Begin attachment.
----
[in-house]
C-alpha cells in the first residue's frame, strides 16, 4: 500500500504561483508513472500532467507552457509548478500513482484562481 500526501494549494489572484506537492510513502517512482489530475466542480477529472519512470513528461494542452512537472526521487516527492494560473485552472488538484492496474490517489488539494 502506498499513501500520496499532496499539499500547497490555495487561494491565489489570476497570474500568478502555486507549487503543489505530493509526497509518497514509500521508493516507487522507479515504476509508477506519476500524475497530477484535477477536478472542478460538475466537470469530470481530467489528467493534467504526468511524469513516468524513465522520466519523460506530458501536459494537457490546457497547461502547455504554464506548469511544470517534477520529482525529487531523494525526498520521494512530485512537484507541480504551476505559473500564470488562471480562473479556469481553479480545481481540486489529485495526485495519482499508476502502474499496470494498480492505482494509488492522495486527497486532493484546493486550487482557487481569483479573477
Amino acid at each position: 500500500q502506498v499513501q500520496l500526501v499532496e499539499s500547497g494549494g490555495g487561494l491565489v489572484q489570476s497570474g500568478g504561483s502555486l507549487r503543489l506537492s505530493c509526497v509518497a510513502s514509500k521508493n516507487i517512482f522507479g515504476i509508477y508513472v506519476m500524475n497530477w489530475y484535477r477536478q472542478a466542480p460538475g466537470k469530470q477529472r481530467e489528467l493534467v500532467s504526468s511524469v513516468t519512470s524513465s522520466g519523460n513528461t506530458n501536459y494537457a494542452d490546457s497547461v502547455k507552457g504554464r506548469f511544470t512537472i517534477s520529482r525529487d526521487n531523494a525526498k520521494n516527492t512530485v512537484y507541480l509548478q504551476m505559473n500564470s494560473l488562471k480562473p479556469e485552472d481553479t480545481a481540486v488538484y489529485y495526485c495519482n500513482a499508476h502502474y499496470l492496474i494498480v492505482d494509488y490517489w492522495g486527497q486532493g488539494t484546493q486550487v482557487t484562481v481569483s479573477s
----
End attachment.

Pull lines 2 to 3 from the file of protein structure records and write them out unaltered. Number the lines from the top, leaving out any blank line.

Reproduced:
C-alpha cells in the first residue's frame, strides 16, 4: 500500500504561483508513472500532467507552457509548478500513482484562481 500526501494549494489572484506537492510513502517512482489530475466542480477529472519512470513528461494542452512537472526521487516527492494560473485552472488538484492496474490517489488539494 502506498499513501500520496499532496499539499500547497490555495487561494491565489489570476497570474500568478502555486507549487503543489505530493509526497509518497514509500521508493516507487522507479515504476509508477506519476500524475497530477484535477477536478472542478460538475466537470469530470481530467489528467493534467504526468511524469513516468524513465522520466519523460506530458501536459494537457490546457497547461502547455504554464506548469511544470517534477520529482525529487531523494525526498520521494512530485512537484507541480504551476505559473500564470488562471480562473479556469481553479480545481481540486489529485495526485495519482499508476502502474499496470494498480492505482494509488492522495486527497486532493484546493486550487482557487481569483479573477
Amino acid at each position: 500500500q502506498v499513501q500520496l500526501v499532496e499539499s500547497g494549494g490555495g487561494l491565489v489572484q489570476s497570474g500568478g504561483s502555486l507549487r503543489l506537492s505530493c509526497v509518497a510513502s514509500k521508493n516507487i517512482f522507479g515504476i509508477y508513472v506519476m500524475n497530477w489530475y484535477r477536478q472542478a466542480p460538475g466537470k469530470q477529472r481530467e489528467l493534467v500532467s504526468s511524469v513516468t519512470s524513465s522520466g519523460n513528461t506530458n501536459y494537457a494542452d490546457s497547461v502547455k507552457g504554464r506548469f511544470t512537472i517534477s520529482r525529487d526521487n531523494a525526498k520521494n516527492t512530485v512537484y507541480l509548478q504551476m505559473n500564470s494560473l488562471k480562473p479556469e485552472d481553479t480545481a481540486v488538484y489529485y495526485c495519482n500513482a499508476h502502474y499496470l492496474i494498480v492505482d494509488y490517489w492522495g486527497q486532493g488539494t484546493q486550487v482557487t484562481v481569483s479573477s